Obama Touts Ways the Affordable Care Act Saves Residents Money
The speech was Obama's first since he announced that the ACA's employer mandate would be delayed by a year.
Details of Obama's Remarks
In the speech, Obama said people nationwide have benefited from the ACA's medical-loss ratio provision, which requires insurers to issue refunds to beneficiaries if the insurers spend less than 80% of the premiums they collect on medical care (Favole et al., Wall Street Journal, 7/18).
Federal officials announced last month that about $500 million in rebates would be distributed to 8.5 million beneficiaries, for an average of $100 per family (Felsenthal, Reuters, 7/18). Obama said, "I bet if you took a poll, most folks wouldn't know when that check comes in that this was because of Obamacare that they got this extra money in their pockets" (Wall Street Journal, 7/18).
Obama also highlighted 2014 insurance rate estimates from states that suggest premiums offered through state-run exchanges will be lower than expected. He said, "The Affordable Care Act is doing what it is designed to do -- deliver more choices, better benefits, a check on rising costs and higher quality health care." He noted a recent announcement from New York that insurance premiums for certain plans offered through the state's health insurance exchange will be at least 50% lower than those currently available (Levey, "Politics Now," Los Angeles Times, 7/18).
In addition, Obama touted a newly released HHS report that found the lowest cost plan in the individual market among 10 surveyed states and the District of Columbia will be about $320 a month, or 18% lower than previous HHS and Congressional Budget Office estimates (Wall Street Journal, 7/18). He said, "In states that are working hard to make sure that this law delivers for their people, what we are seeing is that consumers are getting a hint of how much money they are potentially going to save" ("Politics Now," Los Angeles Times, 7/18).
Meanwhile, Obama also questioned Republicans' continued efforts to dismantle or repeal the ACA. Obama said rather than spending time to address other problems plaguing the U.S. -- such as the federal deficit -- "we're refighting these old battles" (Wall Street Journal, 7/18). He acknowledged that "there are a lot of folks in this town who are rooting for the law to fail," adding, "We're just going to blow through that stuff and keep on doing the right thing for the American people" (Galewitz/Appleby, Kaiser Health News, 7/18).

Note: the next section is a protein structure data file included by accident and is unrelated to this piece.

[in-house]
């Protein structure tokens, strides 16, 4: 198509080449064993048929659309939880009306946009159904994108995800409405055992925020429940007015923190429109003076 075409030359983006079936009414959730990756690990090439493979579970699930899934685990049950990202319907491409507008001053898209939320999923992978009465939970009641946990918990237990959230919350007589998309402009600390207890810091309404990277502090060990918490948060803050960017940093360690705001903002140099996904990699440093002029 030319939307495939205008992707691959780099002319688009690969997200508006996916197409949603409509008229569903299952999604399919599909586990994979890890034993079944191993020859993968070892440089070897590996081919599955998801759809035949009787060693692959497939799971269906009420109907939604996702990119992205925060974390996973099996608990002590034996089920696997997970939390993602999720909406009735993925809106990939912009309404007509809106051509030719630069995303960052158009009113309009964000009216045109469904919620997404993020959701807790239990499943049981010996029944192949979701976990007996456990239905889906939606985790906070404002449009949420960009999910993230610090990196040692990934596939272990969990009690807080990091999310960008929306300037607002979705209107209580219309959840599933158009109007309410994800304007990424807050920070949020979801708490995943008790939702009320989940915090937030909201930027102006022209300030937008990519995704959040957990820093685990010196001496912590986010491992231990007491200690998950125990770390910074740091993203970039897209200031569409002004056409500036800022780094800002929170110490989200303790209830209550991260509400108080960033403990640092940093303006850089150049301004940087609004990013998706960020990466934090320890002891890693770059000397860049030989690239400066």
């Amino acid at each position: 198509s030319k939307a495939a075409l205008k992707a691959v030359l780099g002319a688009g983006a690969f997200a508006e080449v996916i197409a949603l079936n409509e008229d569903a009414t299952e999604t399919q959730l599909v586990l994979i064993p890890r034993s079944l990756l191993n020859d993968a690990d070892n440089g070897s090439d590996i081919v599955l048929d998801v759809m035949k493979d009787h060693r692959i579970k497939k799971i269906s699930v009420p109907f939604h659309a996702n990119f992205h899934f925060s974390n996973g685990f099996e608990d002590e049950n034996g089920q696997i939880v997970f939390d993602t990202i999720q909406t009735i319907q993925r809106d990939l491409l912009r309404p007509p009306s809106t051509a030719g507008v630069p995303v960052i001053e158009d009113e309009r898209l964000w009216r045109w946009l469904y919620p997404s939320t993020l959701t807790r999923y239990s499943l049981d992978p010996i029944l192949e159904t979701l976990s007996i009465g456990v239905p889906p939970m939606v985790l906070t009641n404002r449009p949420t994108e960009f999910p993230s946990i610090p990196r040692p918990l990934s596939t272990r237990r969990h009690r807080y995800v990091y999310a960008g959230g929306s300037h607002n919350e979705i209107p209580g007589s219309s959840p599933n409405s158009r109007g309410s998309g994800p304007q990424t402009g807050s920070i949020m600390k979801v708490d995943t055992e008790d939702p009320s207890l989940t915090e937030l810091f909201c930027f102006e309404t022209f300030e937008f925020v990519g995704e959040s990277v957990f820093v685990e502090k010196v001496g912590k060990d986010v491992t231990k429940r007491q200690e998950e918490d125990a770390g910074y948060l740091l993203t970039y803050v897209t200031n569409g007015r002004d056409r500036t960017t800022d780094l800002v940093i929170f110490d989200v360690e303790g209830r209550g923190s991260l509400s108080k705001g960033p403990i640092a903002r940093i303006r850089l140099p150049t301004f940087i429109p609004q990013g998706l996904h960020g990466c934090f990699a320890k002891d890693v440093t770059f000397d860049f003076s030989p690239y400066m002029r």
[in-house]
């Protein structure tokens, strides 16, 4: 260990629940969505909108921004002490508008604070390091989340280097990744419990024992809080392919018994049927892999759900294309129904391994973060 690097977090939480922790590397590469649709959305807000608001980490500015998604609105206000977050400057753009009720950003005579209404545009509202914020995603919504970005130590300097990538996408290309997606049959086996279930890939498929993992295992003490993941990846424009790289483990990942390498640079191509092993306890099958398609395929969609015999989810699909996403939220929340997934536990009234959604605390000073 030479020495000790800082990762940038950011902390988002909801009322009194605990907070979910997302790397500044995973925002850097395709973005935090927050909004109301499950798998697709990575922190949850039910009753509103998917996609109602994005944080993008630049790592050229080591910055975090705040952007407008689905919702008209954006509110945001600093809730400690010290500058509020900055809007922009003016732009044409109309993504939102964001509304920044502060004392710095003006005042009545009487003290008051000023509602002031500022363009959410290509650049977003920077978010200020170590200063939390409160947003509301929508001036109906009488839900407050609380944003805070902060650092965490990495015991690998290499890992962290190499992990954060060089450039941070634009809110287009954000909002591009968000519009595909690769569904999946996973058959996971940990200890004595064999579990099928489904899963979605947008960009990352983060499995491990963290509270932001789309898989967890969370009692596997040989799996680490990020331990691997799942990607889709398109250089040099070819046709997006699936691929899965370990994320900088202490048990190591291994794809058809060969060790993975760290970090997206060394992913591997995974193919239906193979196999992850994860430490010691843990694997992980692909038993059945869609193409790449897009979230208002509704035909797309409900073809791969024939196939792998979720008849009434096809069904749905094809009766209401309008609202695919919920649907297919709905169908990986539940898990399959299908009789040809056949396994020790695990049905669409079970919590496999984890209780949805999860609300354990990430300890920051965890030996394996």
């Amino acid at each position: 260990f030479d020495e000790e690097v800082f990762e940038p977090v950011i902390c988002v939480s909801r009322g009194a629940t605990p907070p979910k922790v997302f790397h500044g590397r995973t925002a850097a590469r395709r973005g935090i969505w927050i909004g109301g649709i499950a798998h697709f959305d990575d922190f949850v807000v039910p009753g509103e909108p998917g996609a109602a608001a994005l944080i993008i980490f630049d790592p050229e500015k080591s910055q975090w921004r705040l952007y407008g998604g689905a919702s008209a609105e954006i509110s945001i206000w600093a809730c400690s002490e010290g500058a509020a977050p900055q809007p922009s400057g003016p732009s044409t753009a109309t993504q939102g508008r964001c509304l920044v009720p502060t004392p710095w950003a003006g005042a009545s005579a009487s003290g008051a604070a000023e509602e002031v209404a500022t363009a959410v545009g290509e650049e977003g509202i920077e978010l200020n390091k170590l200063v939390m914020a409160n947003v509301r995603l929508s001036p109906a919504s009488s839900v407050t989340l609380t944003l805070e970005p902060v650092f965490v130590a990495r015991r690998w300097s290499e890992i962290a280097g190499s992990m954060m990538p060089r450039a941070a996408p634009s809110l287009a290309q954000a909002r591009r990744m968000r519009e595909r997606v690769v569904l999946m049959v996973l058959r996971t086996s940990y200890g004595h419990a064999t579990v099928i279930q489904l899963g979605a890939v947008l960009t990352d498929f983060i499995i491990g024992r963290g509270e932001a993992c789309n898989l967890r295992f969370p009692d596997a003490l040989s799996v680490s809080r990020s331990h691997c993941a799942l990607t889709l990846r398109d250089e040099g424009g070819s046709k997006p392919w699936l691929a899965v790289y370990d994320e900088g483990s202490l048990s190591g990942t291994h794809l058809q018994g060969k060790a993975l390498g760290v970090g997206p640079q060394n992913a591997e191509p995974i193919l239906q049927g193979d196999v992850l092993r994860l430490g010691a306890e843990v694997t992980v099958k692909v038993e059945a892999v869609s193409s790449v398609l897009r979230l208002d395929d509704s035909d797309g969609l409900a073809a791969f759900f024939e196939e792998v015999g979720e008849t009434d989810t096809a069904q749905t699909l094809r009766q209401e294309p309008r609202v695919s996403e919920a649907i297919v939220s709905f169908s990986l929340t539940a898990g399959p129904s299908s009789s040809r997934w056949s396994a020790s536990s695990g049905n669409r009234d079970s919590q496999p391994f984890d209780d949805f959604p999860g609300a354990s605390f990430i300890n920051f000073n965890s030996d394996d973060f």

Rubio Criticizes Obama's ACA Defense
In remarks on the Senate floor that some observers described as a rebuttal to Obama's comments, Sen. Marco Rubio (R-Fla.) on Thursday called the ACA a "massive government takeover of health insurance in America" that "doesn't fix the problem," Reuters reports (Lawder, Reuters, 7/18).
Rubio responded to Obama's criticisms of the GOP's ongoing efforts to dismantle the ACA, saying, "Mr. President, the reason why this issue is still being talked about is because Obamacare is a disaster."
Rubio also said that "for millions of people, the cost and availability of insurance is a real problem, and we should do something about that."
He provided an example of how the ACA's requirements are harming employers, by forcing them to either limit their insurance options, reduce their workforce to avoid the employer mandate or pay a fine for violating the law.
Rubio called on his Senate colleagues to seize an opportunity this fall to use a highly anticipated short-term budget bill to "put the brakes on this terrible mistake" and replace it with something that "protects what's good about the current system and fixes what is bad with it."
He said, "And let me be clear, anyone who votes for the short-term budget that funds Obamacare is voting to move forward with Obamacare" (Rubio release, 7/18). Rubio added, "Don't come here and say, 'I'm against Obamacare,' if you're willing to vote for a budget that funds it. If you pay for it, you own it" (Reuters, 7/18).
Other GOP Leaders Respond to Obama's Comments
Obama's comments also prompted criticism from other Republican leaders, the New York Times reports.
In a statement, House Speaker John Boehner (R-Ohio) said, "The picture that the president paints of his health care law looks nothing like the reality facing struggling American families. They know that the law is turning out to be a train wreck" (Landler, New York Times, 7/18).
Boehner also reiterated his criticism of the Obama administration's recent decision to delay the employer mandate and not the individual mandate. He said, "The cost and complexity of the law are so great that the president had to give businesses an exemption from its mandates." He added, "Yet -- unfairly -- American families are not getting the same protections."
Boehner pledged that House Republicans would continue "efforts to fully repeal the president's health care law in its entirety once and for all" (Boehner release, 7/18).
Prior to Obama's speech, Senate Republican Leader Mitch McConnell (R-Ky.) said, "Even though we expect the President today to tout about $500 million worth of these types of refunds, what he won't say is that next year, Obamacare will impose a new sales tax on the purchase of health insurance that will cost Americans about $8 billion." He added, "That's a 16 to 1 ratio" (New York Times, 7/18).
McConnell called on the president and Democrats to work with Republican lawmakers "to repeal Obamacare and start over -- work with us to implement common-sense, step-by-step reforms that can actually lower costs" (McConnell release, 7/18).This is part of the California Healthline Daily Edition, a summary of health policy coverage from major news organizations. Sign up for an email subscription.